INEFFICIENCIES AND MARKET POWER IN FINANCIAL ARBITRAGE: A STUDY OF CALIFORNIA'S ELECTRICITY MARKETS -super-*
AbstractFor two years prior to the collapse of California's restructured electricity market, power traded in both a forward and a spot market for delivery at the same times and locations. Nonetheless, prices in the two markets often differed in significant and predictable ways. This apparent inefficiency persisted, we argue, because most firms believed that trading on inter-market price differences would yield regulatory penalties. For the few firms that did make such trades, it was not profit-maximizing to eliminate the price differences entirely. Skyrocketing prices in 2000 changed the major buyers' (utilities') incentives and exacerbated the price differentials between the markets. Copyright 2008 The Authors. Journal compilation 2008 Blackwell Publishing Ltd. and the Editorial Board of The Journal of Industrial Economics.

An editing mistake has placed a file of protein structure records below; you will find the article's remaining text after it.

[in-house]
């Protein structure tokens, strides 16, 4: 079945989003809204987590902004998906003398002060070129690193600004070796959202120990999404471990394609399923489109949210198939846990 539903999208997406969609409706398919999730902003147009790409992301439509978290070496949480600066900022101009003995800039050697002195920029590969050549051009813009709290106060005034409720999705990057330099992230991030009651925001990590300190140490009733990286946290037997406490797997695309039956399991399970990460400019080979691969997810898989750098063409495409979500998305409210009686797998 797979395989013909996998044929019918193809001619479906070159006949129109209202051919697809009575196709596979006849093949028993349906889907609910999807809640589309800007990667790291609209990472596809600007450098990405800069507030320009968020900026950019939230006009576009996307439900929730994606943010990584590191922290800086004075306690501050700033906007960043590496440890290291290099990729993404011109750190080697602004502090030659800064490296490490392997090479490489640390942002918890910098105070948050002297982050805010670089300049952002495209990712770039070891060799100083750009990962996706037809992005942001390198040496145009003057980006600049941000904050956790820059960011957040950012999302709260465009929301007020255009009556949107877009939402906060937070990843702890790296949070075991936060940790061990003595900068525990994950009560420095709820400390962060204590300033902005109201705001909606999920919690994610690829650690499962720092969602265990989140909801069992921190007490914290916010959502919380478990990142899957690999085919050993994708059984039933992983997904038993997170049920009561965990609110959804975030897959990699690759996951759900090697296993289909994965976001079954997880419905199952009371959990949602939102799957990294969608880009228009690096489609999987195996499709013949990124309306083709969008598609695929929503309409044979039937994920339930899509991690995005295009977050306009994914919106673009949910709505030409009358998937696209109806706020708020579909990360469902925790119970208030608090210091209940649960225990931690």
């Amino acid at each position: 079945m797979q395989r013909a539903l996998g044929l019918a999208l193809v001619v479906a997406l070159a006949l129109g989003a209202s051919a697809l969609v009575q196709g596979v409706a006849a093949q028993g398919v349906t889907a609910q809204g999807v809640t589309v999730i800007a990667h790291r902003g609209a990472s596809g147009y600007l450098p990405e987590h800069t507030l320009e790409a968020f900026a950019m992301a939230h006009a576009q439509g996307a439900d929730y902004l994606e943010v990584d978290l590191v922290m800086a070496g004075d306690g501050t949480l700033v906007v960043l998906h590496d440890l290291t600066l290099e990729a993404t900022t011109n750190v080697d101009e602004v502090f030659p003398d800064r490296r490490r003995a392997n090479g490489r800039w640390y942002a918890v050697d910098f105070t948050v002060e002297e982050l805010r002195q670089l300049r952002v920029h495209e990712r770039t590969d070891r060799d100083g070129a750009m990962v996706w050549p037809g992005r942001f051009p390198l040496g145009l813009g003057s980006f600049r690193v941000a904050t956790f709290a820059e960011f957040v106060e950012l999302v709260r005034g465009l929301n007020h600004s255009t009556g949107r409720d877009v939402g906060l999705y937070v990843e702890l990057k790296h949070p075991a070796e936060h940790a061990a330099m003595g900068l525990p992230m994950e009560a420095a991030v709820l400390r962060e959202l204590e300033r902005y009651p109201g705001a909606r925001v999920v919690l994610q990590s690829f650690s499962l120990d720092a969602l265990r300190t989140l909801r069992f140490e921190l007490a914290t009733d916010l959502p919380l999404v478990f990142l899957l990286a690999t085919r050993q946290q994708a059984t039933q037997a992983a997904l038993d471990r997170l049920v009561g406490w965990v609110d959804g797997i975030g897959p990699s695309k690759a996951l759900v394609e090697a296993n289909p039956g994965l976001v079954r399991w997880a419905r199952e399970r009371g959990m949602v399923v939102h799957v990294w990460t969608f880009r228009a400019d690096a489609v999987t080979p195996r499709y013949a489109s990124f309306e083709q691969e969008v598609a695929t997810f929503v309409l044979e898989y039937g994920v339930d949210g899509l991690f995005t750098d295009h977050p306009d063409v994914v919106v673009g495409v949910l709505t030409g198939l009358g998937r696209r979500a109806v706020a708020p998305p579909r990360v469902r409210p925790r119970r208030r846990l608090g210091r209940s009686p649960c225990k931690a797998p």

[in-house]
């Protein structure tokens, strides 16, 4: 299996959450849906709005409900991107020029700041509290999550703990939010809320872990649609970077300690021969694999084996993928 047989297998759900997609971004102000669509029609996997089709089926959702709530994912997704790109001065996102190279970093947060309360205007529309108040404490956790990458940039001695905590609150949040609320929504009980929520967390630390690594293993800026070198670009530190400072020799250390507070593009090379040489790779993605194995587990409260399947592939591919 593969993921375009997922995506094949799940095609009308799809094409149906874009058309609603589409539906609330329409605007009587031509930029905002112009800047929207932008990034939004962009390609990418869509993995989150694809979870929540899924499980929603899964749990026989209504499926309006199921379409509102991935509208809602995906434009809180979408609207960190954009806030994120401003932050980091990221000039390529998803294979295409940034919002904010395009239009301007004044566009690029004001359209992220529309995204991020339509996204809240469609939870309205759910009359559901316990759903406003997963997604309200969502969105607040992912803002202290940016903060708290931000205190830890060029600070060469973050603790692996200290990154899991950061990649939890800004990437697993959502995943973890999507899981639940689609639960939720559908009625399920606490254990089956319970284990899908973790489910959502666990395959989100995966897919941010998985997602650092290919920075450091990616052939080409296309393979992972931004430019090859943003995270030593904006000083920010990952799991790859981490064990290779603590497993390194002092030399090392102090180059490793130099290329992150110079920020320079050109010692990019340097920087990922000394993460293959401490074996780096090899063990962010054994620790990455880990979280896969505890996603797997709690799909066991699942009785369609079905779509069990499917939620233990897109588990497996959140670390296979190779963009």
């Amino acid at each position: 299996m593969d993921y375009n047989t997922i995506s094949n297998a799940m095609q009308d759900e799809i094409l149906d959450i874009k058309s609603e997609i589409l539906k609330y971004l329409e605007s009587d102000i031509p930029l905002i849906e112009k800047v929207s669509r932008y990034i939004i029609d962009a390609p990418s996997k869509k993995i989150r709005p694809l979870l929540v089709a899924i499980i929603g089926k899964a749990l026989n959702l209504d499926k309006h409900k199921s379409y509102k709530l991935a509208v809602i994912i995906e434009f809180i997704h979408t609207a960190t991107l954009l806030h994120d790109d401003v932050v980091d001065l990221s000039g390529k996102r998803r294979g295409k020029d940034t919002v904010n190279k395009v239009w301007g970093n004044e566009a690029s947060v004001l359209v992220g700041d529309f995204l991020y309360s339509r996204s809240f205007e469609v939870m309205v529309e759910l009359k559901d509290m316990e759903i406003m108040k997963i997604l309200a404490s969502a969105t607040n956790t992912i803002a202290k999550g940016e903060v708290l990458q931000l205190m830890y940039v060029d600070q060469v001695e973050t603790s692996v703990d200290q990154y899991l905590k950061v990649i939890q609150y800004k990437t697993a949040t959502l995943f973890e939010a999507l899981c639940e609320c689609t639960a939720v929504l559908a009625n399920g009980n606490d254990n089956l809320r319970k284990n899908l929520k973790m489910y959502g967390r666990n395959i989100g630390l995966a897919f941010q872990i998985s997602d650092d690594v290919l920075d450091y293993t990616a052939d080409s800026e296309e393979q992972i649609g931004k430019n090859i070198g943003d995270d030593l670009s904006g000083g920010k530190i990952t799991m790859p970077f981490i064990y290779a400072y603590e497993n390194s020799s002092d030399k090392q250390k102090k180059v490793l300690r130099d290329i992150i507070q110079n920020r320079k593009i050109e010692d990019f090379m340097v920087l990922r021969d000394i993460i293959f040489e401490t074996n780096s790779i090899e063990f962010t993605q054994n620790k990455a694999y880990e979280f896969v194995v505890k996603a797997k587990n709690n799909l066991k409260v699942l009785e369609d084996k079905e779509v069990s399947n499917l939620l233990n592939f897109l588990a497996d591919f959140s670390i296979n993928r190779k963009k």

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Bibliographic InfoArticle provided by Wiley Blackwell in its journal The Journal of Industrial Economics.
Volume (Year): 56 (2008)
Issue (Month): 2 (06)
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Web page: http://www.blackwellpublishing.com/journal.asp?ref=0022-1821
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- Orea, L. & Steinbuks, J., 2012. "Estimating market power in homogenous product markets using a composed error model: application to the California electricity market," Cambridge Working Papers in Economics 1220, Faculty of Economics, University of Cambridge.
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